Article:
What Are the Lessons Learned from Afghanistan?

by Joshua Foust on 1/5/2009 · 2 comments

In September of 2007, during the heady days of the Surge in Iraq, a Lieutenant Colonel Michael Eisenstadt wrote an analysis in Military Review of “lessons learned” about tribal engagement from Iraq (article here, PDF). It is interesting reading, as you can see in it the foundations for how the Army was able to coopt the Sons of Iraq movement into an at least temporarily stable solution to the main insurgency.

What’s weirdly missing from both Military Review and, frankly, most military-focused journals is a similar attempt to look at what’s worked and what hasn’t about Afghanistan… at least, after 2002. You can find the Navy hyping carrier-launched airpower in Operation Enduring Freedom in Proceedings in 2002, the Secretary of the Air Force talking (again) about Lessons Learned in OEF in December of 2002, and so on. There are a few reviews of individual components of OEF, most especially PRTs, and more recently advisors in the interim. And there probably is something on the Center for Army Lessons Learned (CALL) site, even if CALL is locked out to the general public and to non-Army researchers and even some Army contractors.

But to the best of my knowledge, there hasn’t been a major push to collect a comprehensive listing of lessons learned for all of Afghanistan—going back to 2001, what has worked and what has not and why. There were some attempts a good four years ago (like this S2’s take) that I would argue actually offer lessons for what not to do when getting ready to deploy to Afghanistan. But 88 months into the occupation of Afghanistan, there is very little systematic work at which divisions had successful stints as commanders of OEF, and what about those stints made them successful.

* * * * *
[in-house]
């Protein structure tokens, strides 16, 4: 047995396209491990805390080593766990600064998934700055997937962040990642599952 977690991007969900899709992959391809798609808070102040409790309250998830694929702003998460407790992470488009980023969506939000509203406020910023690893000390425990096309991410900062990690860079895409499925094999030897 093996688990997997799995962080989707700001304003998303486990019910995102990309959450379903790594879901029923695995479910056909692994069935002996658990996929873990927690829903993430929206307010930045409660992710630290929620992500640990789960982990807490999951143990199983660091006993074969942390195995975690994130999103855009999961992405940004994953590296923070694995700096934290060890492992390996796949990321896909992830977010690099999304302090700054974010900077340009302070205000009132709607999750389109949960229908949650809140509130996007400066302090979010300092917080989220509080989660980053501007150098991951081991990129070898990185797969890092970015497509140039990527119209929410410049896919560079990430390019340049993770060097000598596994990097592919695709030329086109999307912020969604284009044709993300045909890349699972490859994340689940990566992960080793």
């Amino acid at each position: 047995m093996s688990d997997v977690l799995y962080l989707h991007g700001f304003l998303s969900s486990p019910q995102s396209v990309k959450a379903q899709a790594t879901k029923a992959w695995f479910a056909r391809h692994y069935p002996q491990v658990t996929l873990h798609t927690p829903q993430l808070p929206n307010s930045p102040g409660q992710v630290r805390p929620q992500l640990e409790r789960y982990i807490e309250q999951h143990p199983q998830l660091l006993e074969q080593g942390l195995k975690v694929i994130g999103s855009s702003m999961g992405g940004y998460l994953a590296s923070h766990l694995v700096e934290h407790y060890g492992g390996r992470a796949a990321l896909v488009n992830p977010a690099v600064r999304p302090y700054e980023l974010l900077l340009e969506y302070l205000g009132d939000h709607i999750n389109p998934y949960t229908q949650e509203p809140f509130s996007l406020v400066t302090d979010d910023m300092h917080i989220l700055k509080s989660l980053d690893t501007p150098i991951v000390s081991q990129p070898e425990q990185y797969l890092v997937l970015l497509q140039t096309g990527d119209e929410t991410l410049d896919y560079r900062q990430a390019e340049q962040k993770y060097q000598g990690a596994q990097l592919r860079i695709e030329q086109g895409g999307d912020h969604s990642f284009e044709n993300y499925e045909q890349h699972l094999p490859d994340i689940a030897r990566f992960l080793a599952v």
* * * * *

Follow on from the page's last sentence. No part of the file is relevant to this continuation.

There might be some center, buried behind a dozen AKO/DKO logins, where this stuff is tracked. But when you’re dealing with an environment that not only has a lot of non-military experts, but where exclusively military expertise has thus far proven inadequate, would that make much sense? One thing I’m going to be looking at the next several months is whether and how I could start collecting this sort of data—who to talk to, where to try to find information, and so on. If anyone has any ideas, I’d love to hear ’em.

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This post was written by...

– author of 1848 posts on 17_PersonNotFound.

Joshua Foust is a Fellow at the American Security Project and the author of Afghanistan Journal: Selections from Registan.net. His research focuses primarily on Central and South Asia. Joshua is a correspondent for The Atlantic and a columnist for PBS Need to Know. Joshua appears regularly on the BBC World News, Aljazeera, and international public radio. Joshua's writing has appeared in the Columbia Journalism Review, Foreign Policy’s AfPak Channel, the New York Times, Reuters, and the Christian Science Monitor. Follow him on twitter: @joshuafoust

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TCHe January 5, 2009 at 6:31 pm

Speaking from the German perspective here.

Literature concerning PRTs is hard to come by – at least non-classified one though from the few insights I was able to gain I doubt that there’s so much more official.
When I did research on it, there was one paper by the SWP (which is the “German Institute for International and Security Affairs”). Basically an explanation of the German concept.
Another paper was by the Swiss ETHZ and the most useful evaluation I’ve seen so far was written by an author for the Austrian Ministry of Defense.

All these papers are in German, I’m afraid, so probably of little use to you. The Small Wars Journal (I know, you don’t necessarily like them) lined to a paper by an American or British officer once, too (somewhere in the depths of my hard drive it can be found).

If need be, I can e-mail the papers and try to dig out some links.

Alex Strick van Linschoten January 5, 2009 at 11:46 pm

What about that huge oral history project they did a few years ago, the Afghanistan Experience Project. It may not be what you mean, but it’s def worth checking out.

http://www.usip.org/library/oh/index.html and scroll down to the bottom.

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